Far-right Italian politician Giorgia Meloni couldn’t have picked a better target to raise her profile: the Egyptian Museum in Turin’s two-for-one admission offer for Arabic speakers. Standing behind a “No Islamization” banner, Meloni took to Facebook Live on Feb. 9 to decry the discount as discriminatory to Italians. A subsequent video of the museum’s director debating her outside the building became internet gold, and within days it made heavy rotation on national TV.
Italian authorities braced for the worst Saturday, deploying riot police across the country in anticipation of far-right street fighters wreaking havoc on marches by anti-racists and anti-fascists. One expected flashpoint town even shut down public transport as it went into lockdown. But then the far-right largely failed to show. Instead of taking to the streets, it took to Facebook.
Giorgia Meloni, leader of the Brothers of Italy party, broadcasted from the campaign trail via Facebook Live a handful of times during the weekend. In one video from Milan she pointed at discarded syringes, denouncing heroin dealers “who for the most part are illegal immigrants.” In another she visited a restaurateur who’d shot and killed a Romanian thief last year. He faces a relatively minor charge of excessive self-defense, according to Italian media.
Muck Rack makes it simple to find people, tweets, or articles that mention any name, keyword, company, hashtag etc. We've compiled this guide to help you make the most of your search.
Selecting a term
Start searching tweets, articles from media outlets, articles mentioned in tweets, journalists'
names, titles and bios with some suggested searches:
Companies or Topics (e.g. iPhone, Microsoft)
Phrases (e.g. "cloud computing") — use quotes to keep the terms together
Twitter handles (e.g. @username) — returns those who have mentioned or replied to
Names (e.g. "David Pogue")
Hashtags (e.g. #sxsw, #london2012)
Bio details (e.g. vegan, Olympics, father)
Muck Rack's Advanced Search allows for many boolean operators.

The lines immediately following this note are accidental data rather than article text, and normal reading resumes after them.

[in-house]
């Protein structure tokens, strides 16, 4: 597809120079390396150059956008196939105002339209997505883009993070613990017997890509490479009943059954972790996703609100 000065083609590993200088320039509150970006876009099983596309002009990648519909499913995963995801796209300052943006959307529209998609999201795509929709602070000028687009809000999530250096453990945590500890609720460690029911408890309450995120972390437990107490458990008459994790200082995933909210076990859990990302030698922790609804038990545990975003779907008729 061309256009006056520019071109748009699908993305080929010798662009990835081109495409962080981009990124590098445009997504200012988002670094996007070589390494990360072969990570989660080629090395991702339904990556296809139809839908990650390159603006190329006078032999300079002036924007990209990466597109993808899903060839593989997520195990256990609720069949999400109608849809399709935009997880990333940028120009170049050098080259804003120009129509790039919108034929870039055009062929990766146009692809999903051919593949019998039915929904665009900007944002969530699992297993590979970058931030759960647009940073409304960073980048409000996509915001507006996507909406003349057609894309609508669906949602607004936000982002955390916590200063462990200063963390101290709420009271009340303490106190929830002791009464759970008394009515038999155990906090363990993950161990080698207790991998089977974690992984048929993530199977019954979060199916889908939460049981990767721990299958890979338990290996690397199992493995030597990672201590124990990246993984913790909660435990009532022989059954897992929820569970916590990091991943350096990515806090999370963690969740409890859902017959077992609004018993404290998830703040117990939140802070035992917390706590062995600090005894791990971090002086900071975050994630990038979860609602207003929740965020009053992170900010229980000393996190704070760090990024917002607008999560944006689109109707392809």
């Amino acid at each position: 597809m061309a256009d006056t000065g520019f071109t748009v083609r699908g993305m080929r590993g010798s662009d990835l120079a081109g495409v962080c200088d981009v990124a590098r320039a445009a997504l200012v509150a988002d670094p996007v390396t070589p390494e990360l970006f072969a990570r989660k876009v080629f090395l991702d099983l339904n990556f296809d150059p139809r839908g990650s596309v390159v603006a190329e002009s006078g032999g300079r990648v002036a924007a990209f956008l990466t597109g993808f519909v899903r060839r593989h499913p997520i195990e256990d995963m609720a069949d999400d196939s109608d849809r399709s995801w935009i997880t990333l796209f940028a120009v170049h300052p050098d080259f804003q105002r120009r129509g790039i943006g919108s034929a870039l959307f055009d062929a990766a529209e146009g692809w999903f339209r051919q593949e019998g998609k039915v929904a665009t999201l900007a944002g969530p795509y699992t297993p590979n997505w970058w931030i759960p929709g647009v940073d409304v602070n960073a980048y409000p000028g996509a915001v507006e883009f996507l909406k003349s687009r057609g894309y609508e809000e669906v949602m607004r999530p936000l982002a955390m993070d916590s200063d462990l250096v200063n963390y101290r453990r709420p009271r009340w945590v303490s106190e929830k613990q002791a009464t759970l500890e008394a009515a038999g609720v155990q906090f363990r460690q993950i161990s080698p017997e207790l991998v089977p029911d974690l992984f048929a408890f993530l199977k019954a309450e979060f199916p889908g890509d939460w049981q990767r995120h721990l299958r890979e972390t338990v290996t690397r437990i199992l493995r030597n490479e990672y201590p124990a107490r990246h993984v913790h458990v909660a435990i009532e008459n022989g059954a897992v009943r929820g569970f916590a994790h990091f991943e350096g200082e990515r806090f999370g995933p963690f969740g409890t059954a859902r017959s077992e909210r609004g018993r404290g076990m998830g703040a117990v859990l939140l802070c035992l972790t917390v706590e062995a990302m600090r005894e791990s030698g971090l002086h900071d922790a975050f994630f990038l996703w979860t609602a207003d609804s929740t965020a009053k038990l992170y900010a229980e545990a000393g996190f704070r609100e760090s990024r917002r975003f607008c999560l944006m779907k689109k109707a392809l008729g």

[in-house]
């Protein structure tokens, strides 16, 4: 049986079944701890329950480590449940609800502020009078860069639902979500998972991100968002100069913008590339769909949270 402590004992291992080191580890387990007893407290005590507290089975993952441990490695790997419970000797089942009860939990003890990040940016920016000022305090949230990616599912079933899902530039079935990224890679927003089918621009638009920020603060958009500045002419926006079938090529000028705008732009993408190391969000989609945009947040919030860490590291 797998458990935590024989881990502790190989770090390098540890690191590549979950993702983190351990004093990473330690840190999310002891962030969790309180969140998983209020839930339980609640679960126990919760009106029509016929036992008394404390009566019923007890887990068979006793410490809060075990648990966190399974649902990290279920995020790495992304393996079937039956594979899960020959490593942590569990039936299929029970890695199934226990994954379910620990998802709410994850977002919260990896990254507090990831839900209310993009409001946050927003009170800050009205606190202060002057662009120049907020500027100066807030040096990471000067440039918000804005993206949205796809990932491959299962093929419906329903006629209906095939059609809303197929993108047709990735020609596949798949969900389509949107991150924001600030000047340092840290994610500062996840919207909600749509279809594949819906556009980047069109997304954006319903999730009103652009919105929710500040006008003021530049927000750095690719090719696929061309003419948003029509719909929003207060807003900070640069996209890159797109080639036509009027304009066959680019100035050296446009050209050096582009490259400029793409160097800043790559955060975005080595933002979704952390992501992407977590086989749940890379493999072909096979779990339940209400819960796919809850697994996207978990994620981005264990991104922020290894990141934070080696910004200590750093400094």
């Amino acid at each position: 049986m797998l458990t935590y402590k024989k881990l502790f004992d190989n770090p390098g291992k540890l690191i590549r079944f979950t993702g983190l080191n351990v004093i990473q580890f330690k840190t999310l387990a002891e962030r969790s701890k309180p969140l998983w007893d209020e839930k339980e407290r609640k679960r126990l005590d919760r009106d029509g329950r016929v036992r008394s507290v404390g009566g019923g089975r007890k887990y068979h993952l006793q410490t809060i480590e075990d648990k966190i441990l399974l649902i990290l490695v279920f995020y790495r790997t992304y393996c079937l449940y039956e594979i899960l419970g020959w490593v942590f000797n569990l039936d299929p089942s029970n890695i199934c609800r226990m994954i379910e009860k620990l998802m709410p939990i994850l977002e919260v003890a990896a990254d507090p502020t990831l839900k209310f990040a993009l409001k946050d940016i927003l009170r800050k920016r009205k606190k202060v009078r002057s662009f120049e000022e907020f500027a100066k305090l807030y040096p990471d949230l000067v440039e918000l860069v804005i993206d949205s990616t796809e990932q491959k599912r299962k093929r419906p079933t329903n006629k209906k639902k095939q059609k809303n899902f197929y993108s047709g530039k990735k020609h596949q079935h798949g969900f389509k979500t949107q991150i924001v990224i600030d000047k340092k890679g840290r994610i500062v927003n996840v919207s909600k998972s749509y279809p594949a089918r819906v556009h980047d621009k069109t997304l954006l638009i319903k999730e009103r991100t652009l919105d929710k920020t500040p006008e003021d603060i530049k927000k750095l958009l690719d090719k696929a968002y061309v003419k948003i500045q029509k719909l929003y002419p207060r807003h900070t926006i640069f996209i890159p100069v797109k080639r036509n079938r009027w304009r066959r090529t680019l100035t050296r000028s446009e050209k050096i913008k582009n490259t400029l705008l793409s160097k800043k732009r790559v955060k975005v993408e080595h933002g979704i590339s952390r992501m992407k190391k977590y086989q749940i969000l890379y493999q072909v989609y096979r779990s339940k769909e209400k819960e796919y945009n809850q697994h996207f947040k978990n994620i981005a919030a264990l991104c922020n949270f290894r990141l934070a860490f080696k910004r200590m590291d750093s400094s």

Find results that mention multiple specified terms, use AND or
+. For example, ensure each result contains both Elon Musk and Mark Zuckerberg by
searching Musk AND Zuckerberg or Musk + Zuckerberg.
Use the operators OR or , to broaden your search when you'd like either of
multiple terms to appear in results. (This is the default behavior of our search when no operators
are used). For example, results will contain either cake or cookie by searching cake OR cookie or cake,cookie
Use NOT or - to subtract results from your search. For
example, searching Disney will yield results about the Walt Disney Company as well as Walt Disney
World Resort. To exclude mentions of Disney World, search for Disney -World or Disney
When using one of these operators with a phrase, enclose it in quotation marks. For example, you can
find results about smartphones excluding Apple's iPhone 4S by searching smartphone -"iPhone
Exact case matching or punctuation
If you're searching for a brand name or keyword that relies on specific punctuation marks or capitalization, you can
find results that match your exact query by adding matchcase: before the keyword you're searching for, like matchcase:E*TRADE .
Use parentheses to separate multiple
boolean phrases. For example, to find journalists talking about having fun in Disney World or
Disneyland, search for ("disney world" OR disneyland) AND fun.
An asterisk can be used to search for any variation of a root word truncated by the asterisk. For example, searching for admin* will return results for administrator, administration, administer, administered, etc.
A near operator is an AND operator where you can control the distance between the words. You can vary the distance the near operation uses by adding a forward slash and number (between 0-99) such as strawberries NEAR/10 "whipped cream", which means the strawberries must exist within 10 words of "whipped cream".